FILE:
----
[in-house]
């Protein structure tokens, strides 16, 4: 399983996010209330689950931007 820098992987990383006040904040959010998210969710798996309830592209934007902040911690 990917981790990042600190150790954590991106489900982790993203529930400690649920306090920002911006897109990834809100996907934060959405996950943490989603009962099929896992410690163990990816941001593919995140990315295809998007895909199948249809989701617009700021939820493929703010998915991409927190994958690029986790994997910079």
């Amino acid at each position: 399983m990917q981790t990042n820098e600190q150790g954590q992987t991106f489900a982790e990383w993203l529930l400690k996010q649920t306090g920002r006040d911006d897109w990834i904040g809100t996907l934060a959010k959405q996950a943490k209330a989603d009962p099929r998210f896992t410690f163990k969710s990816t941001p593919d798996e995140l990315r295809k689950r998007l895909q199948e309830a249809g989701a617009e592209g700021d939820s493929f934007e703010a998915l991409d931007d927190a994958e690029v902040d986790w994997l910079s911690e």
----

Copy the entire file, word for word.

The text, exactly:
[in-house]
């Protein structure tokens, strides 16, 4: 399983996010209330689950931007 820098992987990383006040904040959010998210969710798996309830592209934007902040911690 990917981790990042600190150790954590991106489900982790993203529930400690649920306090920002911006897109990834809100996907934060959405996950943490989603009962099929896992410690163990990816941001593919995140990315295809998007895909199948249809989701617009700021939820493929703010998915991409927190994958690029986790994997910079």
């Amino acid at each position: 399983m990917q981790t990042n820098e600190q150790g954590q992987t991106f489900a982790e990383w993203l529930l400690k996010q649920t306090g920002r006040d911006d897109w990834i904040g809100t996907l934060a959010k959405q996950a943490k209330a989603d009962p099929r998210f896992t410690f163990k969710s990816t941001p593919d798996e995140l990315r295809k689950r998007l895909q199948e309830a249809g989701a617009e592209g700021d939820s493929f934007e703010a998915l991409d931007d927190a994958e690029v902040d986790w994997l910079s911690e």